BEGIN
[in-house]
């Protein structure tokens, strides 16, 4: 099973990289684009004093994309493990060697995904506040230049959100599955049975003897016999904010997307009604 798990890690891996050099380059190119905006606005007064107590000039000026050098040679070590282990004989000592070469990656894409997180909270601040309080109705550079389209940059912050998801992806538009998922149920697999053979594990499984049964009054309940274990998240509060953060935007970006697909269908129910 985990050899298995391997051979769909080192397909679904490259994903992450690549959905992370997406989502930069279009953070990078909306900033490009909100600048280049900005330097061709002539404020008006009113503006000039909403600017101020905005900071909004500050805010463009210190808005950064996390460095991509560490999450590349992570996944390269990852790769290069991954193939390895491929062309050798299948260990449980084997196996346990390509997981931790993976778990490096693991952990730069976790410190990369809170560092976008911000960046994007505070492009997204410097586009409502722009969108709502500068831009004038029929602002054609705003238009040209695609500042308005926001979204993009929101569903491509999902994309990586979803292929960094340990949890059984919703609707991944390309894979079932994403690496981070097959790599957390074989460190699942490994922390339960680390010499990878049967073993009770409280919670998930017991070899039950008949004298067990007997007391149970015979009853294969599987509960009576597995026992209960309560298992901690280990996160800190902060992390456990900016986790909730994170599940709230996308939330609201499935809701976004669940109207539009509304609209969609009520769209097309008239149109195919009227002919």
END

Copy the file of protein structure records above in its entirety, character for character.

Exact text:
[in-house]
């Protein structure tokens, strides 16, 4: 099973990289684009004093994309493990060697995904506040230049959100599955049975003897016999904010997307009604 798990890690891996050099380059190119905006606005007064107590000039000026050098040679070590282990004989000592070469990656894409997180909270601040309080109705550079389209940059912050998801992806538009998922149920697999053979594990499984049964009054309940274990998240509060953060935007970006697909269908129910 985990050899298995391997051979769909080192397909679904490259994903992450690549959905992370997406989502930069279009953070990078909306900033490009909100600048280049900005330097061709002539404020008006009113503006000039909403600017101020905005900071909004500050805010463009210190808005950064996390460095991509560490999450590349992570996944390269990852790769290069991954193939390895491929062309050798299948260990449980084997196996346990390509997981931790993976778990490096693991952990730069976790410190990369809170560092976008911000960046994007505070492009997204410097586009409502722009969108709502500068831009004038029929602002054609705003238009040209695609500042308005926001979204993009929101569903491509999902994309990586979803292929960094340990949890059984919703609707991944390309894979079932994403690496981070097959790599957390074989460190699942490994922390339960680390010499990878049967073993009770409280919670998930017991070899039950008949004298067990007997007391149970015979009853294969599987509960009576597995026992209960309560298992901690280990996160800190902060992390456990900016986790909730994170599940709230996308939330609201499935809701976004669940109207539009509304609209969609009520769209097309008239149109195919009227002919």